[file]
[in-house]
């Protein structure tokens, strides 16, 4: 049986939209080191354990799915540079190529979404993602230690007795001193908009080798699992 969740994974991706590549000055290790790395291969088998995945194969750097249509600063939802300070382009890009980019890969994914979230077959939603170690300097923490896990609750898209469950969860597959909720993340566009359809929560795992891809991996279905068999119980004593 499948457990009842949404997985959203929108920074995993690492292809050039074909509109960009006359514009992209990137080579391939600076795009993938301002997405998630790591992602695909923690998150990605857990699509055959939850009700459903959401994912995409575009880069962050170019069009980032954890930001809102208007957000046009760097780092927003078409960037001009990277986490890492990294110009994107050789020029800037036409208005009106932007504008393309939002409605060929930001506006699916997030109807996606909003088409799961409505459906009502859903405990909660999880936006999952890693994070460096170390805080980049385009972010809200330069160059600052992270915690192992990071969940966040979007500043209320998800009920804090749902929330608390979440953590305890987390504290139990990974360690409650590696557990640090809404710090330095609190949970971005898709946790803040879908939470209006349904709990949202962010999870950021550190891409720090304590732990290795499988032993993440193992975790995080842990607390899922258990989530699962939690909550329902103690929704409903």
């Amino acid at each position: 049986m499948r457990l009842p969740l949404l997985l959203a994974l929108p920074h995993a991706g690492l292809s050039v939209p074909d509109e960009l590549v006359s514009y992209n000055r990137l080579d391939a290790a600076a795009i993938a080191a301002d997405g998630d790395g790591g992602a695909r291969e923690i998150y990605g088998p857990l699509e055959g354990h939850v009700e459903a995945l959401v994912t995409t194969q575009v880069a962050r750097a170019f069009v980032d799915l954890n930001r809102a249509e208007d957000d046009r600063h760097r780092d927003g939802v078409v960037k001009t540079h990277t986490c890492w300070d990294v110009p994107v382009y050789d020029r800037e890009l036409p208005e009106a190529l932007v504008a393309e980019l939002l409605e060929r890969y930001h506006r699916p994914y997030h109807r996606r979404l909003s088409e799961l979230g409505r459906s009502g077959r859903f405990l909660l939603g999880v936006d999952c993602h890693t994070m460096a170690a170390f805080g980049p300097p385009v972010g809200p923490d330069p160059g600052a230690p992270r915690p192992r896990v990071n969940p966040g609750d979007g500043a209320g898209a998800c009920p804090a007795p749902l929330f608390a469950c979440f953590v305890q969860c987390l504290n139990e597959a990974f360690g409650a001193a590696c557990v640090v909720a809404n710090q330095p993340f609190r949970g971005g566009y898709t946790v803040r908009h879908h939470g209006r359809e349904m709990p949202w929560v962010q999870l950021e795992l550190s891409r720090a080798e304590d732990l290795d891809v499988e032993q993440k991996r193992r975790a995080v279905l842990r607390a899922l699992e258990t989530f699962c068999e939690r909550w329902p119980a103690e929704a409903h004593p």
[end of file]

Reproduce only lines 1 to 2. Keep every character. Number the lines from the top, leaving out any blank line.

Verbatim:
[in-house]
């Protein structure tokens, strides 16, 4: 049986939209080191354990799915540079190529979404993602230690007795001193908009080798699992 969740994974991706590549000055290790790395291969088998995945194969750097249509600063939802300070382009890009980019890969994914979230077959939603170690300097923490896990609750898209469950969860597959909720993340566009359809929560795992891809991996279905068999119980004593 499948457990009842949404997985959203929108920074995993690492292809050039074909509109960009006359514009992209990137080579391939600076795009993938301002997405998630790591992602695909923690998150990605857990699509055959939850009700459903959401994912995409575009880069962050170019069009980032954890930001809102208007957000046009760097780092927003078409960037001009990277986490890492990294110009994107050789020029800037036409208005009106932007504008393309939002409605060929930001506006699916997030109807996606909003088409799961409505459906009502859903405990909660999880936006999952890693994070460096170390805080980049385009972010809200330069160059600052992270915690192992990071969940966040979007500043209320998800009920804090749902929330608390979440953590305890987390504290139990990974360690409650590696557990640090809404710090330095609190949970971005898709946790803040879908939470209006349904709990949202962010999870950021550190891409720090304590732990290795499988032993993440193992975790995080842990607390899922258990989530699962939690909550329902103690929704409903």